My third “death” was simply mortifying. I successfully cleared a room, and then encountered a target almost right on top of me in the narrow hallway beyond. I pointed, instead of looking at the front sight, and yanked the trigger instead of pressing it. I missed twice at five feet.”

    Golly gee willikers, you went to some of the best defensive handgun training in the world, and during a run in the Gunsite Funhouse – still regarded as one of the premier facilities for police gunfight and CQB/house-clearing training – you STILL ganked a couple of close-range shots with “a polymer-frame, striker-fired pistol with a short trigger pull and no external safeties.”

    Guess “the brutal reality that short trigger pulls and natural human reflexes are a deadly combination” worked out somewhat differently for you……/11/13/gunfighter-school-n1914586

    If only you’d been using one of those “DA/SA handguns like the Sig Sauer “P”-series, the Beretta 9 series and PX4 series, CZs, Smith & Wesson’s metal-frame semis,Ruger’s SR series, etc.” “with much longer double-action triggers that are just as easy to fire deliberately but that are much harder to fire accidentally,” as the founder of Gunsite, the late Col. Jeff Cooper advocated – oh wait, here’s what Col. Cooper ACTUALLY said about DA/SA pistols:

    October 1973–“Double action in an auto pistol seems to me an ingenious solution to a non-existent problem.”

    “In reflecting upon a recent all-cop pistol session we conducted over in California, it is apparent once again that cops, as a group, are pretty hard to train. Those who are stuck with the crunchenticker – and these are many – will persist with the slow-crunch technique in spite of all advice to the contrary. This system is almost universal in the law enforcement establishment. If it is done accurately it is too slow. If it is done rapidly it is inaccurate. It is possible that I am paying too much attention to unrealistically high levels of performance, which are really not necessary in gun fighting. Still, I like to see people do as well as they can. It is bothersome to see them make no effort to do so.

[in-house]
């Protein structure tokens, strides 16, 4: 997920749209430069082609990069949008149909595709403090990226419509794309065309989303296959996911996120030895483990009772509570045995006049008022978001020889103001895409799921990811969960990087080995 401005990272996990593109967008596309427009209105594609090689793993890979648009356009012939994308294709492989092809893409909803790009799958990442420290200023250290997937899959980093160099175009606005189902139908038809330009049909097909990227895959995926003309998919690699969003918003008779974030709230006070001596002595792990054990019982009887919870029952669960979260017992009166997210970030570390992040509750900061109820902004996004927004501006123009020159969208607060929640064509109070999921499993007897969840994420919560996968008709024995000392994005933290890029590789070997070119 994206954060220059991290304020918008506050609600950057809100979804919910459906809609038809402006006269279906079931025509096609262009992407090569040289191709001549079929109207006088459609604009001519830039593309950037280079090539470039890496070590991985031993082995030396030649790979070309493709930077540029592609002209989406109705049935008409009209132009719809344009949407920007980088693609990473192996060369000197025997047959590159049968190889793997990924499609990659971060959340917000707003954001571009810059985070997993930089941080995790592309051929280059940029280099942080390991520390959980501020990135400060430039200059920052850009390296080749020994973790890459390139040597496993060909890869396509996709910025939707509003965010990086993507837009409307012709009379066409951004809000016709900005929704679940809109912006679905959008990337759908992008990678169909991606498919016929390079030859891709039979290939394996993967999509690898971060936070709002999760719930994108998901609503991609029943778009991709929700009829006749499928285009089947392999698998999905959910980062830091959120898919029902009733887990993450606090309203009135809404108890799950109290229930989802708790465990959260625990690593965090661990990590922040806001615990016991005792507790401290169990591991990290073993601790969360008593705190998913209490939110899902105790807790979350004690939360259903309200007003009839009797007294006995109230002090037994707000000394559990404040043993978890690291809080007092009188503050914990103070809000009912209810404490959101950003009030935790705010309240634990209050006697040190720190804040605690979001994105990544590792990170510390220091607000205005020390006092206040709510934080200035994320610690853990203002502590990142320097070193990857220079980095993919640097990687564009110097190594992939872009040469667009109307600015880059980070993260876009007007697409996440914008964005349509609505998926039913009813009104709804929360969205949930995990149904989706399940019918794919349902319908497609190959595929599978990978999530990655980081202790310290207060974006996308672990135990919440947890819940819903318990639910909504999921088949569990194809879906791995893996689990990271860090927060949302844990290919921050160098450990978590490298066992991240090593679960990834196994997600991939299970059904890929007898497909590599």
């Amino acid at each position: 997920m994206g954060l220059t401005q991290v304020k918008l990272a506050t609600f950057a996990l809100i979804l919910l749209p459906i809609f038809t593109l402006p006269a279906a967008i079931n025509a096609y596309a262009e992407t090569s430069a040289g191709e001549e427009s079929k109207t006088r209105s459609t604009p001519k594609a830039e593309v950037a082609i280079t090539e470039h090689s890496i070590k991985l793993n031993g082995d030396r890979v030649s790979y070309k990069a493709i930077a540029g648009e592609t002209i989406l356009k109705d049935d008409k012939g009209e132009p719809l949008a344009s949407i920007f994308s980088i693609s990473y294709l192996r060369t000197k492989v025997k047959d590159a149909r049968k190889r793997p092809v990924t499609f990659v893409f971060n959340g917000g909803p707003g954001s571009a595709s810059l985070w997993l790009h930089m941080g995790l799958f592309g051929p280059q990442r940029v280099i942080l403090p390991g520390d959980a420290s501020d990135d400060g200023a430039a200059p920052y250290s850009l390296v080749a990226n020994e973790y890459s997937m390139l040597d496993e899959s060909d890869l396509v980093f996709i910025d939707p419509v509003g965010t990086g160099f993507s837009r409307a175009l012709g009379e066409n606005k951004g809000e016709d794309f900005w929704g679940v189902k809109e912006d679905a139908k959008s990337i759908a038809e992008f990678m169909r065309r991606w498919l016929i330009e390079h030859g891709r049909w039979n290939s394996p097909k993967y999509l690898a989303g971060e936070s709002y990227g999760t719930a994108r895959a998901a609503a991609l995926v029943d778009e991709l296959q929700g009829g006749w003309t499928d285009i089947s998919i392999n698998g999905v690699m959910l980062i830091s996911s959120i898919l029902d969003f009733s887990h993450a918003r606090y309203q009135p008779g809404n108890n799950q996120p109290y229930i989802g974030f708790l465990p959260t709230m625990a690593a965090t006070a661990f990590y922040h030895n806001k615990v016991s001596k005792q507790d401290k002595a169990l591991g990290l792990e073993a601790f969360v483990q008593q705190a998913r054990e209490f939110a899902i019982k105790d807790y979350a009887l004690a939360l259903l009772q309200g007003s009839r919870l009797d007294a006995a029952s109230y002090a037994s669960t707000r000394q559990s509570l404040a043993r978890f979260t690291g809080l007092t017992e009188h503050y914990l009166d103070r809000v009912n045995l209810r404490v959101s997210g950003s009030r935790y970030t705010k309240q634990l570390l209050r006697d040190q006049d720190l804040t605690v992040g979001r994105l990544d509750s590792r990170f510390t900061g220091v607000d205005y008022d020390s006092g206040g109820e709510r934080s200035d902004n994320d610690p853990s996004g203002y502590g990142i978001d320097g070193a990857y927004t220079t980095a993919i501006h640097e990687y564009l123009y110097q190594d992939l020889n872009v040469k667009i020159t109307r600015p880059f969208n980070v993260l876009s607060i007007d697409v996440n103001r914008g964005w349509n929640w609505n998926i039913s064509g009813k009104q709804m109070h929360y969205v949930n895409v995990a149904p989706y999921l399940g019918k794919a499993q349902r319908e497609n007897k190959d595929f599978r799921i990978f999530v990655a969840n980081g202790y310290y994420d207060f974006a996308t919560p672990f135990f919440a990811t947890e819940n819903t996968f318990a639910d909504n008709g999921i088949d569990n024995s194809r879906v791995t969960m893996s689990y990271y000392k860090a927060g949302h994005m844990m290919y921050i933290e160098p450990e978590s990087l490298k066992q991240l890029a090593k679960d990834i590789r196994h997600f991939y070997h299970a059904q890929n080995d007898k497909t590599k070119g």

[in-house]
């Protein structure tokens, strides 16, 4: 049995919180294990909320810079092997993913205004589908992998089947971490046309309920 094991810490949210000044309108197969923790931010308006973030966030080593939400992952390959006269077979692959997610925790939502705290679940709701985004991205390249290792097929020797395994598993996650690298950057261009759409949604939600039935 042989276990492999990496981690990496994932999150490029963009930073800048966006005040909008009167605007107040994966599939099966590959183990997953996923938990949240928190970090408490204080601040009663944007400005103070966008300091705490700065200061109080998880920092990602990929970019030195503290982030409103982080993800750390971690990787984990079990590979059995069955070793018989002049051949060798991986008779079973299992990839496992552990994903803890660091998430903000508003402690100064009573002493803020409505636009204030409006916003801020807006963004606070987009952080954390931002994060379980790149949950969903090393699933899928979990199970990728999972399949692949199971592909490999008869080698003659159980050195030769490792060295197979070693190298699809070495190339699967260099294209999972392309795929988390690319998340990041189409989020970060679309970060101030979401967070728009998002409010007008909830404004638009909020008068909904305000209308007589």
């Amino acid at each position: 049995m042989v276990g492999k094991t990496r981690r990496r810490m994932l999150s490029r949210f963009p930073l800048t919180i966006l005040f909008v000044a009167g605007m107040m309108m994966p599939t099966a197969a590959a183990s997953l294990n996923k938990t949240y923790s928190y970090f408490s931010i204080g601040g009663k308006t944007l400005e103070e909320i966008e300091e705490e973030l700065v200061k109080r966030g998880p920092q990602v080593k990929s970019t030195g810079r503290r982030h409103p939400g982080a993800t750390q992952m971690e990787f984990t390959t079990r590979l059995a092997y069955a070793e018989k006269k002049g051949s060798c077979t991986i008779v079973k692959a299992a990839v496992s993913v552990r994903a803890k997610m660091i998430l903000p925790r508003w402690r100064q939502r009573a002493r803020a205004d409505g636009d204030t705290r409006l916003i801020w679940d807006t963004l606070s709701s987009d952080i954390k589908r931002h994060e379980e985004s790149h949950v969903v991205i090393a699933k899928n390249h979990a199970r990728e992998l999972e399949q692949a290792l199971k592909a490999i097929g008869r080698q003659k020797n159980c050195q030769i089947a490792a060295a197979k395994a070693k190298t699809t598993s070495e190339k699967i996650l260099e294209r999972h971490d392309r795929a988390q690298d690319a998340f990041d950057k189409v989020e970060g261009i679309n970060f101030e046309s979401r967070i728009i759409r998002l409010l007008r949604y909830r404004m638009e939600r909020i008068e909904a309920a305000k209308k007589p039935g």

There has never been much question about it, and it is indisputable after decades of observation that the single-action self-loading pistol – the Colt 1911 and its clones – is the easiest, heavy-duty sidearm with which to hit. The crunchenticker is the most difficult, and the Glock is somewhere in the middle. Shooting a Glock is simply shooting a single-action self-loader with no safety and a very poor trigger. If real excellence is not the objective, this is a satisfactory system to employ.”

    Perhaps Buz Mills should consider revoking your Gunsite 250 certificate for “blatant public hypocrisy unbecoming of a national gun-rights advocate,” or at least requiring you to repeat the course with a Beretta or SIG DA/SA pistol “with much longer double-action triggers that are just as easy to fire deliberately but that are much harder to fire accidentally” – and you yourself might want to read Matthew 7:1-5 before attempting to pander to low-information readers again…

  2. Gunnutmegger says:

    Looks like Owens was just trying to trash-talk the competition.

    Utterly pathetic, and hypocritical to boot.

  3. Tom R says:

    Owens to me, is the typical internet ‘expert’.
    When it come to all the so called Weapons experts on the internet, I practice the old believe nothing you hear and only half of what you read.
    My self, I’ll keep practicing and holding to the old teachings of Col. Cooper as gospel and to hell with the rest of the experts!

  4. KiA says:

    looks like owens has become pwneds.

  5. Phil Wong says:

    This is my response to a rebuttal elsewhere on Facebook:

    I’m glad that Bob Owens got to graduate from Gunsite, and I greatly enjoyed the articles he wrote about his experience when I first read them.

    I’m OK with the fact that he used what many would consider a “gamer gun,” his 5″ longslide Walther PPQ, even though he admits that “The Kahr CM9 is my current every-day carry gun.” ( He’s not alone in training with a range gun and carrying a subcompact pocket pistol, although I’d say it’s a shame to throw away 5 days and 1000’s of dollars and rounds worth of top-notch training and “muscle memory” by not carrying the same gun that he trained with(or at least stick with the same operating system, by carrying a Walther PPS).

    I like and own several of the DA pistols Bob referenced in this latest post, and I actually agree with him that they’re not that hard to shoot, once you learn how. I just wish he would have argued FOR DA pistols based on their own merits, instead of AGAINST short-trigger, no-external-safety pistols like the one he himself used at Gunsite.